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Economic pressures mandate more local municipal mergers

Date Posted: 2006-02-16

Okinawa Prefecture is currently an amalgamation of 11 cities, 11 towns and 19 villages, but the central Tokyo government wants that number reduced.

The Japanese government, according to Yauhisa Arakaki, wants Okinawa trimmed to a more economically feasible 25 municipalities. Arakaki, chairman of the Okinawa Merger Promotion Council, says the government is “almost forcing Okinawa” to institute more community mergers.

Uruma City, Miyakojima City, Kumejima-Cho, Najou City and Yaese Town were formed over the past year, combining 17 municipalities into five. Still, says Arakaki, it’s not enough to reduce the prefecture budget, and the need is growing stronger to reduce local budgets further. Okinawa, since 1999, has already trimmed its community rolls from 53 municipalities.

Governor Keiichi Inamine is to receive a letter from the Merger Promotion Council by the end of March, with recommendations as to which cities, towns and villages should be targeted in the next round of mergers. Current law requires mergers of governments serving populations of less than 10,000.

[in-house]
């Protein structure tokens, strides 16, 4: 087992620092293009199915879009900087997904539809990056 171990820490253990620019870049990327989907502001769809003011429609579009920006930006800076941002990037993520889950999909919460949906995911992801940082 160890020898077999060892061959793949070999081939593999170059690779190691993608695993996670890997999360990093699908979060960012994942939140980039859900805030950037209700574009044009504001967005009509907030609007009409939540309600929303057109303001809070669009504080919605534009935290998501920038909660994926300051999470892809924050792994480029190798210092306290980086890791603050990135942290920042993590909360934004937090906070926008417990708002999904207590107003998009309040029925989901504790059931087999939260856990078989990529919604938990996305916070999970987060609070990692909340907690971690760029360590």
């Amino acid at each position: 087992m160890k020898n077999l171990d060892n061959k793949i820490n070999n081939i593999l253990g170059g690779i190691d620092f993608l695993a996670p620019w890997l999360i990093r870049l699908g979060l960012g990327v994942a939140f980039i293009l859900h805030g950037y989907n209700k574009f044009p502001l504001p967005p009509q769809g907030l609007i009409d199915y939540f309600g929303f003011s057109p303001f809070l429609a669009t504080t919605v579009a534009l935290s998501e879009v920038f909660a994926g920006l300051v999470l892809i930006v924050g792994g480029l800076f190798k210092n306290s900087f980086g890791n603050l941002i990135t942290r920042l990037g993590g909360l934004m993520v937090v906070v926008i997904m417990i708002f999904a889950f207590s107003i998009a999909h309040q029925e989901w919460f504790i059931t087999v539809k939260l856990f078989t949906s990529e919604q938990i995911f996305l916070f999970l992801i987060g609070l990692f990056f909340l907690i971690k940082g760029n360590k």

Okinawans are reacting negatively to that requirement, saying other factors such as a community’s historic background, location and life styles should all be carefully considered.

Advance notifications indicate the Merger Promotion Council will recommend to the governor that northern Okinawa consolidate to four local governments, and southern Okinawa and the Yaeyama Island group each have one local municipality. It is expected to say that the heavily populated central island area, including Naha City, be combined into three community units. The Council is expected to make further recommendations later in the year.

Government workers are apprehensive about cutbacks triggered by the consolidations, saying it could greatly increase unemployment. Politicians, including both assemblymen and mayors, are also worried about reductions in their ranks of 60-70%. The 41 mayors presently in office are scrambling as well, knowing 16 will not have jobs following the mergers.

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